Franchise Buying Guide

Where the Money Is

At the Starting Line
Presented by Guidant Financial
Guidant Financial specializes in helping entrepreneurs purchase new franchises using their retirement funds.

The SBA, which for years gave franchisees little or no special assistance, has emerged as a key source of loans to those who lack sufficient capital and don't qualify for bank financing. In the past decade, it has aggressively promoted a guarantee program that insures banks against the risk of default. Although the SBA doesn't make loans directly, it works hand-in-hand with an SBA-certified commercial lender (get a list at www.sba.gov). Applicants go through the ordinary credit review process with the lender, who forwards the application to the SBA. Although SBA loans are easier to get, they're not automatic. You need to submit a business plan, put up collateral-30 percent of the value of the loan is typical-and, in many cases, personally guarantee the loan by pledging your house or other assets.

The SBA has sped up the process by creating the Franchise Registry. It streamlines the loan application process by providing a central database of information about participating franchisors that have been certified to meet SBA rules. That way, the applicant no longer needs to provide that information, an onerous chore for past franchisees.

The best source of financing information is the franchisor, which is familiar with options and lenders who have financed other franchisees and who understand the business concept. Most important, growth-hungry chains have the incentive to bend over backward to bring you into the family. General Nutrition Companies Inc. (GNC), The Lemon Tree and The ServiceMaster Co. go so far as to directly finance a portion of the franchise fee, equipment, initial setup costs or a combination of the above. Since equipment is such a big part of initial outlay for restaurants and other businesses, franchisors in those industries may have special programs to lease these items for much less per month than you would pay to buy them. Even if they don't, it's often more practical from a cash-flow perspective to lease rather than buy.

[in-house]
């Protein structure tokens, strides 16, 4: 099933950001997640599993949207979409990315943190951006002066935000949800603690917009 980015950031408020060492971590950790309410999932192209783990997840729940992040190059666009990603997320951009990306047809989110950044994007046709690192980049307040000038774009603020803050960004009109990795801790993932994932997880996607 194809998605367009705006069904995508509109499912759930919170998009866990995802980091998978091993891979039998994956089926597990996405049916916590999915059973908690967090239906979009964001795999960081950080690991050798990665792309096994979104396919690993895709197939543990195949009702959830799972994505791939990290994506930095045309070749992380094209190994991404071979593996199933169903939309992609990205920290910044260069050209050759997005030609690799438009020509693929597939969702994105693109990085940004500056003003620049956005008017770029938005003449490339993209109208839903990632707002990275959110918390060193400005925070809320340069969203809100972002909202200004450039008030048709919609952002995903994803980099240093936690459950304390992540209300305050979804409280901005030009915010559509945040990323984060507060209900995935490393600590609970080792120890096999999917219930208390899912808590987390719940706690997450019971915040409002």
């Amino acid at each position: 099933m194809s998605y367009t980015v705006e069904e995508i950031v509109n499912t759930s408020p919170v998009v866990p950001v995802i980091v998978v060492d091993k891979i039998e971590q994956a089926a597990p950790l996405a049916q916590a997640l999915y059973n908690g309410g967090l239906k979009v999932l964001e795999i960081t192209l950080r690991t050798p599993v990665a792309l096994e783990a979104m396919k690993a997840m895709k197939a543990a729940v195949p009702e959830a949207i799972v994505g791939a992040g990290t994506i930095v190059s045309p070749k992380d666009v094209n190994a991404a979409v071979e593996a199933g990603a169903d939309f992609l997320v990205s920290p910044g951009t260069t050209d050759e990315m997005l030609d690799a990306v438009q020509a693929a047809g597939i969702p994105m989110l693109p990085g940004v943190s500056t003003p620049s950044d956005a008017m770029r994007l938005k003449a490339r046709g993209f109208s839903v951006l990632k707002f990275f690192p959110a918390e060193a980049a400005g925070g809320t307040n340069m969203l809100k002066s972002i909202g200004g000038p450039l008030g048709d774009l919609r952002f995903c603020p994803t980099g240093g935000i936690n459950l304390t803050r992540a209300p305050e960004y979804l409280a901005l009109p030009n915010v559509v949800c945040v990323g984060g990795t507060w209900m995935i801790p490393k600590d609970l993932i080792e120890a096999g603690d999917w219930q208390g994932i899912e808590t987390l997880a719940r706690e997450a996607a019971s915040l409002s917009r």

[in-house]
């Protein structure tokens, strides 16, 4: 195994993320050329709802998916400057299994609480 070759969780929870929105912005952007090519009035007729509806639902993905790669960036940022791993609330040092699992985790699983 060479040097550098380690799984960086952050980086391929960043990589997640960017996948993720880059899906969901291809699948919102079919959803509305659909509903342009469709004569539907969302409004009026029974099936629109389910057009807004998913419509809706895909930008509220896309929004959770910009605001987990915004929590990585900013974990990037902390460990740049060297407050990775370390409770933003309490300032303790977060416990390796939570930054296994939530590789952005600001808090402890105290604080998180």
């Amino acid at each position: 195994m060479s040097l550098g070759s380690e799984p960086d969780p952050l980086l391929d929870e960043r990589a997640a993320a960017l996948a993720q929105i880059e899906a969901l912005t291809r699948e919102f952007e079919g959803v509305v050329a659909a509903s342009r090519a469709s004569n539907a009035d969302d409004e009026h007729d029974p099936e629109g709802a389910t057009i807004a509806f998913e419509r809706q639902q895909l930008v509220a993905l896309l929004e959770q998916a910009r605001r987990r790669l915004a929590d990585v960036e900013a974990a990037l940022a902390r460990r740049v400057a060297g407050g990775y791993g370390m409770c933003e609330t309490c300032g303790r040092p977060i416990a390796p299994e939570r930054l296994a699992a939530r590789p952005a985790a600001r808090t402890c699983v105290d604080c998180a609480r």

Give It Here!
Be prepared to ante up a lot of information. Lenders want hard evidence that you can pay the debt and that you have sufficient collateral in case you can't. They want to know how much other debt you have, how often you borrow, and whether you pay your bills promptly. You need to demonstrate you're a good manager and have a solid plan. Lenders also want to see a business plan that spells out your goals for the business's growth and profitability and how you'll put the money to work.

And paperwork? You'll need your business's three most recent fiscal year-end financial statements, including balance sheets, income statements, accountant's letters and footnotes. For a new facility, you must have a cost breakdown and a 12-month projected cash-flow statement. Be prepared to detail outstanding loans, including the initial balance, current balance, monthly payment, original term, remaining term and collateral. You'll also need to deliver your personal financial statement and resume.

Getting a new business up and running is one of the most demanding yet satisfying things you'll ever do. Keep reminding yourself that even with all the hassles, you have it a lot easier than your franchising predecessors.

Have Some Fund

Niles Howard is a New Caanan, Connecticut, journalist specializing in business and finance.

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This article was originally published in the January 2004 print edition of Entrepreneur with the headline: Where the Money Is.

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